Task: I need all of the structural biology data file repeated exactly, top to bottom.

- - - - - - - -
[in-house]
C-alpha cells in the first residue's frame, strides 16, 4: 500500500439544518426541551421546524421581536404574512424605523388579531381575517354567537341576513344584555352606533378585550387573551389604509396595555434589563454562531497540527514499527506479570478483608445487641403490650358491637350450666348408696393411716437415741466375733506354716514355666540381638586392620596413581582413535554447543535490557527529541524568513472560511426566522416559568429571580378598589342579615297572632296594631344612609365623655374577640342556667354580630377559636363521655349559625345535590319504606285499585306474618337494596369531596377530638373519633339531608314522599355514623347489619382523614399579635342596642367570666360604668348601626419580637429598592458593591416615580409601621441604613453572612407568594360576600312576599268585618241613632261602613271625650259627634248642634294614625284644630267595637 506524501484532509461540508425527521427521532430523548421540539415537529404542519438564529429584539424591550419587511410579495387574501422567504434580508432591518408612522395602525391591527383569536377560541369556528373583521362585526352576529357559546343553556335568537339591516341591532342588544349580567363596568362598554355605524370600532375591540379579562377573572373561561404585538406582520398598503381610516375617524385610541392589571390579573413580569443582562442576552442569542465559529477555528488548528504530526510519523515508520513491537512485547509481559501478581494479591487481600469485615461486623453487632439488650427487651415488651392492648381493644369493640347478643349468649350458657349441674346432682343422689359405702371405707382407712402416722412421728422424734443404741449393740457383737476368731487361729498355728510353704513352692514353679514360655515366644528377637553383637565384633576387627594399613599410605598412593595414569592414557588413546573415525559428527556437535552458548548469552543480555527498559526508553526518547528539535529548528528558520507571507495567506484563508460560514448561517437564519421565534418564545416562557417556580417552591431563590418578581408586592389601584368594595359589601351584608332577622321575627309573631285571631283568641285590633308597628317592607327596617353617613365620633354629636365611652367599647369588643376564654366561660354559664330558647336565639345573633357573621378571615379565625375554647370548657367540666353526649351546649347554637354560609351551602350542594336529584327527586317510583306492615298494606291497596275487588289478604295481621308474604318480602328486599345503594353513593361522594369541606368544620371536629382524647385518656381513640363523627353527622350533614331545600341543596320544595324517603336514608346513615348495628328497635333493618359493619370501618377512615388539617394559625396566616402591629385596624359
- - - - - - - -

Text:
[in-house]
C-alpha cells in the first residue's frame, strides 16, 4: 500500500439544518426541551421546524421581536404574512424605523388579531381575517354567537341576513344584555352606533378585550387573551389604509396595555434589563454562531497540527514499527506479570478483608445487641403490650358491637350450666348408696393411716437415741466375733506354716514355666540381638586392620596413581582413535554447543535490557527529541524568513472560511426566522416559568429571580378598589342579615297572632296594631344612609365623655374577640342556667354580630377559636363521655349559625345535590319504606285499585306474618337494596369531596377530638373519633339531608314522599355514623347489619382523614399579635342596642367570666360604668348601626419580637429598592458593591416615580409601621441604613453572612407568594360576600312576599268585618241613632261602613271625650259627634248642634294614625284644630267595637 506524501484532509461540508425527521427521532430523548421540539415537529404542519438564529429584539424591550419587511410579495387574501422567504434580508432591518408612522395602525391591527383569536377560541369556528373583521362585526352576529357559546343553556335568537339591516341591532342588544349580567363596568362598554355605524370600532375591540379579562377573572373561561404585538406582520398598503381610516375617524385610541392589571390579573413580569443582562442576552442569542465559529477555528488548528504530526510519523515508520513491537512485547509481559501478581494479591487481600469485615461486623453487632439488650427487651415488651392492648381493644369493640347478643349468649350458657349441674346432682343422689359405702371405707382407712402416722412421728422424734443404741449393740457383737476368731487361729498355728510353704513352692514353679514360655515366644528377637553383637565384633576387627594399613599410605598412593595414569592414557588413546573415525559428527556437535552458548548469552543480555527498559526508553526518547528539535529548528528558520507571507495567506484563508460560514448561517437564519421565534418564545416562557417556580417552591431563590418578581408586592389601584368594595359589601351584608332577622321575627309573631285571631283568641285590633308597628317592607327596617353617613365620633354629636365611652367599647369588643376564654366561660354559664330558647336565639345573633357573621378571615379565625375554647370548657367540666353526649351546649347554637354560609351551602350542594336529584327527586317510583306492615298494606291497596275487588289478604295481621308474604318480602328486599345503594353513593361522594369541606368544620371536629382524647385518656381513640363523627353527622350533614331545600341543596320544595324517603336514608346513615348495628328497635333493618359493619370501618377512615388539617394559625396566616402591629385596624359